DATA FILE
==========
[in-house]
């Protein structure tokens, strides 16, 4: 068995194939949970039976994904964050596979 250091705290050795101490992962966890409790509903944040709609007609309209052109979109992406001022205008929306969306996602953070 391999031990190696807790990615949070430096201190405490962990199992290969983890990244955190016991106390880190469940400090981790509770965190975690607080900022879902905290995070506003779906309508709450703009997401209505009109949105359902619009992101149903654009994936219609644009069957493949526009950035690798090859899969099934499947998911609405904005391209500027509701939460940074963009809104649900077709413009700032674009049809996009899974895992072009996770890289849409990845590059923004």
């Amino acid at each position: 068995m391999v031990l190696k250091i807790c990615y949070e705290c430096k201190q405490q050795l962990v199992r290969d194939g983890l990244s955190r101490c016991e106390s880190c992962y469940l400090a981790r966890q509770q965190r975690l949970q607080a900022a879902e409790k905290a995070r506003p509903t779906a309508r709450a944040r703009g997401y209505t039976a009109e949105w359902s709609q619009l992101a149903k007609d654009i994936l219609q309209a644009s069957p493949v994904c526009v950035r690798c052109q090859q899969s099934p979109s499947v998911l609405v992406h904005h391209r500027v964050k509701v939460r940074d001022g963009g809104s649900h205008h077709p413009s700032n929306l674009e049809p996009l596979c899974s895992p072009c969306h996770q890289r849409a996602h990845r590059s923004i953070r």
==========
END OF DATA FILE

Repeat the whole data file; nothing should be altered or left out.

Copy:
[in-house]
């Protein structure tokens, strides 16, 4: 068995194939949970039976994904964050596979 250091705290050795101490992962966890409790509903944040709609007609309209052109979109992406001022205008929306969306996602953070 391999031990190696807790990615949070430096201190405490962990199992290969983890990244955190016991106390880190469940400090981790509770965190975690607080900022879902905290995070506003779906309508709450703009997401209505009109949105359902619009992101149903654009994936219609644009069957493949526009950035690798090859899969099934499947998911609405904005391209500027509701939460940074963009809104649900077709413009700032674009049809996009899974895992072009996770890289849409990845590059923004």
């Amino acid at each position: 068995m391999v031990l190696k250091i807790c990615y949070e705290c430096k201190q405490q050795l962990v199992r290969d194939g983890l990244s955190r101490c016991e106390s880190c992962y469940l400090a981790r966890q509770q965190r975690l949970q607080a900022a879902e409790k905290a995070r506003p509903t779906a309508r709450a944040r703009g997401y209505t039976a009109e949105w359902s709609q619009l992101a149903k007609d654009i994936l219609q309209a644009s069957p493949v994904c526009v950035r690798c052109q090859q899969s099934p979109s499947v998911l609405v992406h904005h391209r500027v964050k509701v939460r940074d001022g963009g809104s649900h205008h077709p413009s700032n929306l674009e049809p996009l596979c899974s895992p072009c969306h996770q890289r849409a996602h990845r590059s923004i953070r």